But our greatest pleasure comes from our policy of leaving the gates wide open while we do our daily gardening. Passersby can look in and engage us one-on-one in a conversation that never would have happened behind those tall trees. We are happy to identify specialty plants, explain how to lay pavers, or walk someone through the rooms of the garden that are not visible from the street.
“Oh, it just keeps opening up,” one visitor recently remarked during an impromptu tour. That, I thought, is a great description of an inviting garden and a good social lesson for all of us.
One of the great joys of hosting garden guests is the opportunity it provides to talk about favorite plants. Here are some of the crowd-pleasers from this colorful coastal garden.
1. ‘Ann Folkard’ geranium (Geranium ‘Ann Folkard’ Zones 5–8) puts out loads of black-eyed magenta blooms over a long season.
2. ‘Puget Pink’ sycamore maple (Acer pseudoplatanus* ‘Puget Pink’, Zones 5–8) is a head turner, with new leaves that emerge coral pink and then transition to chartreuse as they mature.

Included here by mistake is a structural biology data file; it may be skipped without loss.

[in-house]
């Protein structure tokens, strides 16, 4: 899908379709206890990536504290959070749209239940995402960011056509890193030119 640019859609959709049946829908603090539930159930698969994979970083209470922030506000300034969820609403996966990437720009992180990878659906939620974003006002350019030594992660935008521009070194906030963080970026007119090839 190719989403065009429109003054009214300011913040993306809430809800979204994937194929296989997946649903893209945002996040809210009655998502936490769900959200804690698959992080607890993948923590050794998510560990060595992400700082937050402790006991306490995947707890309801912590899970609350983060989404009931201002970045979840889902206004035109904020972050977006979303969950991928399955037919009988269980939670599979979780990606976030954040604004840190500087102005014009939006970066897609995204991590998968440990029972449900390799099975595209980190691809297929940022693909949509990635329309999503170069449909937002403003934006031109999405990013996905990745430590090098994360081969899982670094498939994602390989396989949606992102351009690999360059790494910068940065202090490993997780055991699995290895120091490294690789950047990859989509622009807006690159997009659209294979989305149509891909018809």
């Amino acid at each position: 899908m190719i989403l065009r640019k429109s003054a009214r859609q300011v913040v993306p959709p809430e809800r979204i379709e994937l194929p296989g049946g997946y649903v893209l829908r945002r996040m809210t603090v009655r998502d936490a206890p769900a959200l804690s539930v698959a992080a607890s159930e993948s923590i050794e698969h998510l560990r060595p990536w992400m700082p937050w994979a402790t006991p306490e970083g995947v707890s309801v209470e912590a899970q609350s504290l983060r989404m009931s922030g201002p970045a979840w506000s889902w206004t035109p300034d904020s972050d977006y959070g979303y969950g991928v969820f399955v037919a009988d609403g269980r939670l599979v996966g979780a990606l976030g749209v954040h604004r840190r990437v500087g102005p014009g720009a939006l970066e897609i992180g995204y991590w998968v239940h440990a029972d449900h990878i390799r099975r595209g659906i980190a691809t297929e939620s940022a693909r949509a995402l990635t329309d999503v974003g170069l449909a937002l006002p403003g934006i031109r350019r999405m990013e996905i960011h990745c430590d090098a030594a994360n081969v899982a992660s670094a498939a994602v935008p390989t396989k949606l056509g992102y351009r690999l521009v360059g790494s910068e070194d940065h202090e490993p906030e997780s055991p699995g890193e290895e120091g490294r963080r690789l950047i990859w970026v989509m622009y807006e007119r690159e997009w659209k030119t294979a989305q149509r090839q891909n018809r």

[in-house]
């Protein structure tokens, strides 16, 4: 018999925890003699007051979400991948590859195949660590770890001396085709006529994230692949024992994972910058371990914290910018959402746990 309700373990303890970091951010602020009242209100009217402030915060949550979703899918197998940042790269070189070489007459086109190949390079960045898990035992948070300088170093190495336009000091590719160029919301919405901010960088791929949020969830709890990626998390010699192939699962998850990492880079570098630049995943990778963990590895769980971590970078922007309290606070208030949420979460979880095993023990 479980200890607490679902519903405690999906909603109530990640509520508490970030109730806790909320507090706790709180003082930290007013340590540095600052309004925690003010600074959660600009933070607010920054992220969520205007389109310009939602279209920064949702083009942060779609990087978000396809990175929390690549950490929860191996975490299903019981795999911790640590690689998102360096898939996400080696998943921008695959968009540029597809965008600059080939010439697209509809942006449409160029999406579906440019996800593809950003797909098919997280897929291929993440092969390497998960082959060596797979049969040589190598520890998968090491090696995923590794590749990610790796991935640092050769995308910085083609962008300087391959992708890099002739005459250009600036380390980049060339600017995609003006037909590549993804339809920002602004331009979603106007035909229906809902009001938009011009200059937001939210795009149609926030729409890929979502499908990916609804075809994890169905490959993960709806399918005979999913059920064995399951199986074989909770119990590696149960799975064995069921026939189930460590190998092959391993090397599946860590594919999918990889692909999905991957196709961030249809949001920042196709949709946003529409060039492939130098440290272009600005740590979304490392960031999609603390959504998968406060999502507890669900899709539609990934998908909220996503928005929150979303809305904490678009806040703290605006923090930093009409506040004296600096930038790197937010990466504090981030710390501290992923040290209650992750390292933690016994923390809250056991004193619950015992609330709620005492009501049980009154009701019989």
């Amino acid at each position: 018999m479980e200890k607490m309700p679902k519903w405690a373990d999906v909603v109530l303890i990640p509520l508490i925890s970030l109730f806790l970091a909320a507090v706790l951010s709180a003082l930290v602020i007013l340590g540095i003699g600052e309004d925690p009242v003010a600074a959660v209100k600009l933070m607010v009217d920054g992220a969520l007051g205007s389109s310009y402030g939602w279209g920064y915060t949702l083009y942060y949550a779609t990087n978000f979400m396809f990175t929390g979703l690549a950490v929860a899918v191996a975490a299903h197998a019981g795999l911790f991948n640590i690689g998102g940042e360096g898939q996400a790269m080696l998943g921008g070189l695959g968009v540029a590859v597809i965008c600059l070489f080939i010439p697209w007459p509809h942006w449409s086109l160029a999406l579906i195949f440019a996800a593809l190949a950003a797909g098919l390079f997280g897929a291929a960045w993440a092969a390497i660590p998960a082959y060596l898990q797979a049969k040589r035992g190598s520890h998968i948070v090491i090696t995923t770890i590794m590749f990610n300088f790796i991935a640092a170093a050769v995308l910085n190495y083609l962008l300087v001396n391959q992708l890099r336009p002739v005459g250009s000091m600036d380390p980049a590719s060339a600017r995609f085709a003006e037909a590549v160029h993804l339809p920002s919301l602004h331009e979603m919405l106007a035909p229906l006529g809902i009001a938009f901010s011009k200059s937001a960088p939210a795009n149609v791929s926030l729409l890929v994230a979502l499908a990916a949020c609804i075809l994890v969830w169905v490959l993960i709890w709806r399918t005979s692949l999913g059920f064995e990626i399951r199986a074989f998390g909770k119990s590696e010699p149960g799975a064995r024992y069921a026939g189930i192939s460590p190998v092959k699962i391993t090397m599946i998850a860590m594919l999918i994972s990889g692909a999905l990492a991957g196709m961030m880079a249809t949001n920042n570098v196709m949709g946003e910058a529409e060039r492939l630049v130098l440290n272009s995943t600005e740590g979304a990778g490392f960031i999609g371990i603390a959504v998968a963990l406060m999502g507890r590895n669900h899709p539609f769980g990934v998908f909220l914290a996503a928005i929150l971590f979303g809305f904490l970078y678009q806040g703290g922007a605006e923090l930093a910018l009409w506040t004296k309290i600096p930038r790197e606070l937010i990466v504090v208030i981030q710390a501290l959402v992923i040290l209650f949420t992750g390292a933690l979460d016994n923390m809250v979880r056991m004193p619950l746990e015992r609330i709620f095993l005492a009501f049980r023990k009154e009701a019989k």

3. ‘Akebono’ cherry (Prunus x yedoensis ‘Akebono’, Zones 4–8) flowers for only a couple of weeks, but the spectacular spring show is worth the wait.
4. ‘Provence’ lavender (Lavandula x intermedia ‘Provence’, Zones 5–9) is an eternal classic with fragrant, silvery foliage and abundant flower spikes.
5. Bonica® rose (Rosa ‘Meidomonac’, Zones 4–9) blooms nearly year-round in Northern California’s mild coastal climate.
6. New Zealand wind grass (Anemanthele lessoniana syn. Agrostis lessoniana, Zones 8–10) has graceful, arching blades in a mix of olive green, tawny gold, and amber.
7. ‘Preziosa’ mountain hydrangea (Hydrangea serrata ‘Preziosa’, Zones 6–9) packs loads of color, with deep maroon stems, purple-tinted leaves, and flowers that transition from white to pink to reddish-purple.
Barbara Morrison and her husband, Ken Magnuson, garden on a coastal bluff in McKinleyville, California.
Photos, except where noted: Carol Collins. Illustration: Conor Kovatch.
Photos noted: courtesy of Barbara Morrison and Ken Magnuson